While it can be hard to know what to believe these days, Heather Simpson recognizes she was part of the problem.
“Oh my gosh, it’s so hurtful. The stuff I said is bad," Simpson recalled.
Simpson was an anti-vaccine social media influencer. She admits she spread misinformation, mostly about tetanus and measles vaccines to countless people online.
She showed us this picture of her 2019 Halloween costume. She dressed up as the measles.
"I posted just thinking my friends would think it’s funny," she said.
Simpson says she became vaccine-hesitant two and a half years ago when a friend’s mom said she shouldn’t get a flu shot.
“She called me, and she was like, ‘Oh my god, I’ve seen somebody who got a flu shot and they started walking backward after that, and please don’t get it,’" Simpson said. “And I got it, and nothing happened, but the seed was planted. The ridiculous seed.”
That seed grew into Simpson being against vaccines, and she went on social media to talk about it.
“I got up the big nerve to write this big post as like a coming out as an anti-vaxxer post, but not so extreme as I became," Simpson said. "It just talked about my fears, about vaccines, and my concerns.”
Her first posts about being anti-vaccine got hundreds of shares.
“It just validated my position: ‘Oh my God. People relate to this. There are so many people who are anti-vax. This is a whole community,’" Simpson said.
Simpson says the more aggressive her posts were, the more they spread. And the negative comments she received didn’t stop her.
“I took that as, ‘Oh I have hate, so I'm doing something right,’” Simpson thought.
Rory Smith is with First Draft News, a non-partisan nonprofit group studies how misinformation spreads online.
“People, of course, will trust family members, more so than somebody else, so when you’re part of these group conversations, you will believe kind of consequent that's coming from family members, and unfortunately, oftentimes this information isn't credible or trustworthy at all," said Smith.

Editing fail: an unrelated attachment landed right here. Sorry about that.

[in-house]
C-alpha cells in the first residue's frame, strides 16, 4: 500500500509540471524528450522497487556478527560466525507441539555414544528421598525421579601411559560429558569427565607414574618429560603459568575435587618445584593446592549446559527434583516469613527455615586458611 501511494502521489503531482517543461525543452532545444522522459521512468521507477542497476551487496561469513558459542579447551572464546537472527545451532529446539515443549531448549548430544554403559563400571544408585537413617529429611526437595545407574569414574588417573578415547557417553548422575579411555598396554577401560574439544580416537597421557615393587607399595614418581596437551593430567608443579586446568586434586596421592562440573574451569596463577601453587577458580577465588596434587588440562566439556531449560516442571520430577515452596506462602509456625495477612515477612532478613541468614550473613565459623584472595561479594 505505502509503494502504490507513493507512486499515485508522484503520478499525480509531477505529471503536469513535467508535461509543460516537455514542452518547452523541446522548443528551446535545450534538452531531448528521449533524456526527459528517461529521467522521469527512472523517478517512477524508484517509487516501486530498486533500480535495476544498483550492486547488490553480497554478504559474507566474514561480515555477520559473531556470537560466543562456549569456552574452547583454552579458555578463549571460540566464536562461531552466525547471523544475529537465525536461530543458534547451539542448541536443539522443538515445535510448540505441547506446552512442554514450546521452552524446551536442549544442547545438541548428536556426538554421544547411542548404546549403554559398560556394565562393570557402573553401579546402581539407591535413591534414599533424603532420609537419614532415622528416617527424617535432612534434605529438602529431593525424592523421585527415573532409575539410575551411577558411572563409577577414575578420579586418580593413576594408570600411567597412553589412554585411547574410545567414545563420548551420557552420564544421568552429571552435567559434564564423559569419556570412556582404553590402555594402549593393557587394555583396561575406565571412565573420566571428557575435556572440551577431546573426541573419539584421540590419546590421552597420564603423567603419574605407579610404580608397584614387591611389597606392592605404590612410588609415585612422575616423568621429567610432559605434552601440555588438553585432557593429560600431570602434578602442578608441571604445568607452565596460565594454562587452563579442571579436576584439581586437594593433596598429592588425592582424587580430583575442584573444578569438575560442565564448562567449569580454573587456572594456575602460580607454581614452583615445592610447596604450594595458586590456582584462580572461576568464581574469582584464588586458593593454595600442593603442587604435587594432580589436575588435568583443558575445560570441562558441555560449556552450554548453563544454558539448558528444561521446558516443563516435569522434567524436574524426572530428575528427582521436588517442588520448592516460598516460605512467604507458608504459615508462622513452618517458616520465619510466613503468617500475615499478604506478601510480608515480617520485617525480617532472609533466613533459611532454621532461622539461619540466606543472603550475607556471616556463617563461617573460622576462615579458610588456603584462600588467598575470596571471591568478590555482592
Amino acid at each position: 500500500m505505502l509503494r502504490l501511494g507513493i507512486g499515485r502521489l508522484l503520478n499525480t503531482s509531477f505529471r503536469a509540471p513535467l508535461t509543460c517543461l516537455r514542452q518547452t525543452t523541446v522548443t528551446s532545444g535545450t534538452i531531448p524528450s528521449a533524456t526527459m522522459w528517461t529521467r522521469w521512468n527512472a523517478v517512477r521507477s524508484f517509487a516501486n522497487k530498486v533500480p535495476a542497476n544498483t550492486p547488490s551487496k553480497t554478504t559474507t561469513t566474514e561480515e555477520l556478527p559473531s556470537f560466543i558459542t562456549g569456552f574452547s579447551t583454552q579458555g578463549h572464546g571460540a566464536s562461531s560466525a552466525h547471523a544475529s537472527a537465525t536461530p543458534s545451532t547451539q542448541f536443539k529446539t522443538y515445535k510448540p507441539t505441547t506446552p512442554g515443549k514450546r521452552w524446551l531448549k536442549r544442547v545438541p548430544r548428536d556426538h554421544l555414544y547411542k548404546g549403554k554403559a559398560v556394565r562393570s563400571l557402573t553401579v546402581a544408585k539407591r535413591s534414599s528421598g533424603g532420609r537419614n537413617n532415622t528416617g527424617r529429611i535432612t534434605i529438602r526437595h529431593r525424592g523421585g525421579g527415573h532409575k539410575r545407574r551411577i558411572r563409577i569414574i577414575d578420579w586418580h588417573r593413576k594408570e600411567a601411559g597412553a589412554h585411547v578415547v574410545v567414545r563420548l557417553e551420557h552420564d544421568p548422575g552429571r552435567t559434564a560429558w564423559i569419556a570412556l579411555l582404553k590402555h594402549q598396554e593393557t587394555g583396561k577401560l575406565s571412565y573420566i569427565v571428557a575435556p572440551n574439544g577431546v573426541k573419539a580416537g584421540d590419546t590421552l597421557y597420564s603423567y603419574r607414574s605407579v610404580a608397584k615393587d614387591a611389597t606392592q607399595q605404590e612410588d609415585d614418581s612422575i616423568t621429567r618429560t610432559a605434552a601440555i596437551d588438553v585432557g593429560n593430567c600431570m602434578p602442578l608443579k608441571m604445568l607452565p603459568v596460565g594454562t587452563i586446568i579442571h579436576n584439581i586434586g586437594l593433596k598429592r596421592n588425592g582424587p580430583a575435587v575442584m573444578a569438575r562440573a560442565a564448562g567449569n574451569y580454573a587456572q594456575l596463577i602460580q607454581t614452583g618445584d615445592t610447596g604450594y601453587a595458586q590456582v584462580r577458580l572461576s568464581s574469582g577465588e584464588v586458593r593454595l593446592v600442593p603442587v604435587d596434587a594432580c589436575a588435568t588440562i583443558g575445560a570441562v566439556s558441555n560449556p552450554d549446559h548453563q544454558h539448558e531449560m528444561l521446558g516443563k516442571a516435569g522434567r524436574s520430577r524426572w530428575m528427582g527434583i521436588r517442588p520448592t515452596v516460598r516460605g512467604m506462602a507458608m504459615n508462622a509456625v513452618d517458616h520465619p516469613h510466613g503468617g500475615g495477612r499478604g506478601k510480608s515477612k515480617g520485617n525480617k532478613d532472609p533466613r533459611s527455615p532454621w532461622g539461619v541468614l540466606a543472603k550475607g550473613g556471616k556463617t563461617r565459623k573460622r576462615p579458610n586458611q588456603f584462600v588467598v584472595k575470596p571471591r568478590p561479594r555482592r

He says while social media companies have promised to do more to stop misinformation, you can only take that at face value.
“We have no way of systematically seeing whether they have actually done anything to mitigate the flow of misinformation because they’ve black-boxed all this data and they don’t let anyone look at it," Smith said.
Today, Simpson is reaching for redemption.
“I started switched sides when COVID hit," Simpson said.
She says talking with doctors and going to credible resources for information helped change her stance on vaccines.
“It's kind of a humbling experience to realize that conspiracy theories aren’t real because you are not that special," Simpson said.
She's now using her social media to encourage people to get vaccinated.
Simpson recently received the Johnson and Johnson COVID-19 vaccine.
These days, social media may feel like a warzone, but Simpson says when it comes to convincing people to change their minds, the most effective way could be a more peaceful approach.
“Me being an anti-vaxxer, one of the worst I've ever seen just being so boldly stupid, and being able to change is being able to change is just a testimony on how you shouldn’t give up on people," Simpson said. “I think conversation can truly change the kind of wall we’ve hit with anti-vaxxers.”